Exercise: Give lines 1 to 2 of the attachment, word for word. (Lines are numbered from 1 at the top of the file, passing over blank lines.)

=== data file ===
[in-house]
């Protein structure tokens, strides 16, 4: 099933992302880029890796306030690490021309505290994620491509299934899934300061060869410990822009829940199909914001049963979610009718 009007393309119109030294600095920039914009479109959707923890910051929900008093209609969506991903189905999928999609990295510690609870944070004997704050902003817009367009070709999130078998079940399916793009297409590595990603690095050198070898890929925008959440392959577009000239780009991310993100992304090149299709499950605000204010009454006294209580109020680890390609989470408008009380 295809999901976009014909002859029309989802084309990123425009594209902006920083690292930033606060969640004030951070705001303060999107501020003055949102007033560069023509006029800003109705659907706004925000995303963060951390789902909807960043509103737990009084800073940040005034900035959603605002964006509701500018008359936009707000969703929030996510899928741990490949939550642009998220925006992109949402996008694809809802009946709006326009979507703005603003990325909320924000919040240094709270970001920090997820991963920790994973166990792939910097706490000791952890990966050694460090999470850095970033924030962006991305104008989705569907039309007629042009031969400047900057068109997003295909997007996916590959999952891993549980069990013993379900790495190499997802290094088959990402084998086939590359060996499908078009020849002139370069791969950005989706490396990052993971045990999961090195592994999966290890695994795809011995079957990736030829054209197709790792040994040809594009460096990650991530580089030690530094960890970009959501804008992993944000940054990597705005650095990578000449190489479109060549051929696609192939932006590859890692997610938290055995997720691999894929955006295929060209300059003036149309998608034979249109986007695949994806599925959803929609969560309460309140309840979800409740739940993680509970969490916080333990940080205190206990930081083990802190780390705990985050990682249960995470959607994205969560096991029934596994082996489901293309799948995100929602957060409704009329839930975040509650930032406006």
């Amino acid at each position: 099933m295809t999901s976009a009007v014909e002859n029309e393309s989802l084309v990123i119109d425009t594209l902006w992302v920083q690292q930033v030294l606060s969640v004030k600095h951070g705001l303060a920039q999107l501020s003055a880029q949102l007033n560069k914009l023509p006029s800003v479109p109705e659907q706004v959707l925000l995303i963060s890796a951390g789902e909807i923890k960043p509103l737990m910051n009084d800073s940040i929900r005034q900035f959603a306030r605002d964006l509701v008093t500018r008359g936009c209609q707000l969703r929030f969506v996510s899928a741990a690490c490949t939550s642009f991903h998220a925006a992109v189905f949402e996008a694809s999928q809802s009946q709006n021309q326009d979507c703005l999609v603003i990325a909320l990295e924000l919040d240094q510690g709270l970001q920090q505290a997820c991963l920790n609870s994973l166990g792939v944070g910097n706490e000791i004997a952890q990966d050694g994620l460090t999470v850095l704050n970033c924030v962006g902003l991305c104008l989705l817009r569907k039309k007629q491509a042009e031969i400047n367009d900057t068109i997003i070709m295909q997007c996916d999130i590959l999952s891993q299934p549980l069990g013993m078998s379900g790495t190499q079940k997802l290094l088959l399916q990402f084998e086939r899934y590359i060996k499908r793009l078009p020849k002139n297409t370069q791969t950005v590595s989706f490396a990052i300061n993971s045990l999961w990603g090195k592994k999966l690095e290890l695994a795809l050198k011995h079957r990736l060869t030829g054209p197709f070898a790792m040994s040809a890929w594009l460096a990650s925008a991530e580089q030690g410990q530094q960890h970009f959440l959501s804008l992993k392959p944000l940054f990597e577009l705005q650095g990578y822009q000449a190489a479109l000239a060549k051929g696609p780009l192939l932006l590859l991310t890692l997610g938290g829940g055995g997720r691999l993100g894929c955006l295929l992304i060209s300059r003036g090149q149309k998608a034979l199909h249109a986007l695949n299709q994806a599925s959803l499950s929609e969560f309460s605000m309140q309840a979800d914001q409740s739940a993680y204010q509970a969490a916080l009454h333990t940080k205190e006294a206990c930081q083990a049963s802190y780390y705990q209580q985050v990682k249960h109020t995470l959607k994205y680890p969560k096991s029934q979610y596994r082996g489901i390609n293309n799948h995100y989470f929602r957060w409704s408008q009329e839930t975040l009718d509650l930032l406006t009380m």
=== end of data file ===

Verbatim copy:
[in-house]
């Protein structure tokens, strides 16, 4: 099933992302880029890796306030690490021309505290994620491509299934899934300061060869410990822009829940199909914001049963979610009718 009007393309119109030294600095920039914009479109959707923890910051929900008093209609969506991903189905999928999609990295510690609870944070004997704050902003817009367009070709999130078998079940399916793009297409590595990603690095050198070898890929925008959440392959577009000239780009991310993100992304090149299709499950605000204010009454006294209580109020680890390609989470408008009380 295809999901976009014909002859029309989802084309990123425009594209902006920083690292930033606060969640004030951070705001303060999107501020003055949102007033560069023509006029800003109705659907706004925000995303963060951390789902909807960043509103737990009084800073940040005034900035959603605002964006509701500018008359936009707000969703929030996510899928741990490949939550642009998220925006992109949402996008694809809802009946709006326009979507703005603003990325909320924000919040240094709270970001920090997820991963920790994973166990792939910097706490000791952890990966050694460090999470850095970033924030962006991305104008989705569907039309007629042009031969400047900057068109997003295909997007996916590959999952891993549980069990013993379900790495190499997802290094088959990402084998086939590359060996499908078009020849002139370069791969950005989706490396990052993971045990999961090195592994999966290890695994795809011995079957990736030829054209197709790792040994040809594009460096990650991530580089030690530094960890970009959501804008992993944000940054990597705005650095990578000449190489479109060549051929696609192939932006590859890692997610938290055995997720691999894929955006295929060209300059003036149309998608034979249109986007695949994806599925959803929609969560309460309140309840979800409740739940993680509970969490916080333990940080205190206990930081083990802190780390705990985050990682249960995470959607994205969560096991029934596994082996489901293309799948995100929602957060409704009329839930975040509650930032406006």